5 Mistakes People Make When Drinking Champagne

Maximize your enjoyment of sparkling wine by avoiding these common pitfalls.

Old habits die hard — and some of them aren't doing us any favors when it comes to enjoying Champagne. The next time you buy that celebratory bottle, make sure you're getting the most bang for your buck by avoiding these common mistakes, as identified by wine experts.

Serving it too cold

"I don't like to put it right in the ice bucket," says Kathryn Coker. She's the wine director at Esters Wine Shop & Bar, once named Southern California's best wine bar by the Los Angeles Times. "My favorite thing is to open it when it's cold, and then let it sit on the table. I like to see what happens when it warms up naturally to cellar temperature, around 55 degrees," she says. "All the flaws come out, and all the nuances come out." She prefers to open Champagne when it's around 45 degrees, and then pop it back in the fridge when it starts to warm up beyond 55 degrees.

Matteo Lunelli, president and CEO of Ferrari Trento winery, recommends storing your bottle in a cool dark place and then refrigerating it the night before drinking. The final temperature should be between 42.8 and 44.6 degrees. His one caution: Storing sparkling wines in the fridge for too long can alter the taste. "The cork can dry out due to no humidity. As the cork dries out, the seal between the bottle and the cork loosens up and the wine oxidizes faster, changing its aromas. It can also absorb flavors and perfumes of other foods," he says.

Popping the cork

Yeah, it looks cool. But don't be a hero. "I never open Champagne like that, and no sommelier will," says Coker. "A sommelier will always put their thumb on the top and not remove it until the cork is off." She advises positioning the bottle at 45 degrees (taking care to not point directly at anyone, of course), and having a cloth napkin between your thumb and the cork. Then, gently twist the bottle, which gives you a lot more control.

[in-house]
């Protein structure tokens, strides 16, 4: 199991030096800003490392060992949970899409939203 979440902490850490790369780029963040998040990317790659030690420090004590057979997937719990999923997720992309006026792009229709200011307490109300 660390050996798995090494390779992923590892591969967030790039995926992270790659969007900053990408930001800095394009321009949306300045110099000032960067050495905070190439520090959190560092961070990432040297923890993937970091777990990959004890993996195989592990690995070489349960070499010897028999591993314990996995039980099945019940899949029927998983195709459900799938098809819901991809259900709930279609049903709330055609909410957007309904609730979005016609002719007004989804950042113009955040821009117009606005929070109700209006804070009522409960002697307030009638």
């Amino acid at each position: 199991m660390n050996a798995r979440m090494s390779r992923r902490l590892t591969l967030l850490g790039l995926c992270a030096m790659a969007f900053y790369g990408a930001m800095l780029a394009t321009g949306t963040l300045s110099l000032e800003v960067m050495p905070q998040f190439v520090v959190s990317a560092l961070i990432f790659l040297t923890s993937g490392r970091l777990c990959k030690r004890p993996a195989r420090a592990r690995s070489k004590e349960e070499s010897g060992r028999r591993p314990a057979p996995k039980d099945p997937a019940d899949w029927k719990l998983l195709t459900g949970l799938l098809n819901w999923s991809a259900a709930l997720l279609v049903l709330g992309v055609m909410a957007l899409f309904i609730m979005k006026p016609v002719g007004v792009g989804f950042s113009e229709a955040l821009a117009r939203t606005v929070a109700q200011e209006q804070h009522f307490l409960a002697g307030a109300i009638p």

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Tilting the glass

So, there are differing viewpoints here. While Ferrari Trento recommends tilting your Champagne glass, as you'll see most people do, Coker actually disagrees. "Any bartender will tilt the glass 45 degrees, just as you would when pouring a beer. The bubbles hit a larger surface area of the glass, which reduces the amount of foam, allowing you to pour it faster," she says. "I pour it into a glass that's set on the table, and that's the correct way to pour it." She notes that she tries to hit the sides of the glass if she's pouring into a flute, which does help more bubbles dissipate. You also don't want to repeatedly halt your pour. "Technically, you should pour it with only one stop in between, which means you're pouring it really slowly," Coker says.

Overfilling the glasses

Ferrari Trento suggests filling your glass to 10 centiliters, which translates to just less than half a cup. That's definitely not a full glass, and Coker agrees with the smaller pour. "I try to fill it only half full," she says. "That way it stays cold and I can refill it more often." The idea here is that, if you drink your Champagne rather slowly (as one does, because it's Champagne), the liquid at the bottom will be warmer than the just-cold liquid at the top, meaning you're not getting a consistent drinking experience. It's better to refill more frequently. (And really, we can't say no to that.)

Serving it in a Champagne flute

Perhaps the most surprising recommendation that most winemakers and experts agree on is that flutes actually restrict the flavor of Champagne. The narrower top of a flute represses the aroma, which thereby limits the taste experience. Matteo Lunelli feels so strongly about this matter that he actually tried to import customized sparkling wine glasses from Italy — similar to white wine glasses, with a narrower top — for the 2017 Emmys, which served Ferrari Trento. (The Television Academy disagreed.)

"I prefer to drink Ferrari and all high-end sparkling wines in large tulip flutes or even large wine glasses, especially when you taste a vintage or reserve Trentodoc, or when you pair it with food," Lunelli says. While he believes that flutes emphasize the perlage, or effervescence, of a sparkling wine, they also increase the perception of acidity. He asserts that using a larger glass "immediately improves the tasting experience, and you start thinking about the bubbly in front of you as a wine and not only as a toast."

Coker concurs. "You can really appreciate Champagne as a wine when it's served this way, and not just as a delightful beverage," she says. "Usually when I taste a wine, I smell, swirl, smell. When you have a flute, you can't do that. There's such a small amount of surface area exposed to oxygen in the flute. Fewer esters are able to be released." She points out that, in France, sparkling wine is typically served in a white wine glass. "The flute is more of an American thing."

Cristina Mariani-May, president and CEO of Banfi Vintners, reports that the same is true in Italy. "There, you'll almost always see Prosecco and sparkling wine enjoyed in a white wine glass," she says. "As with a still wine, the more a sparkler breathes, the more expressive it will become, both in the aromas and on the palate, because what you smell is what you taste."

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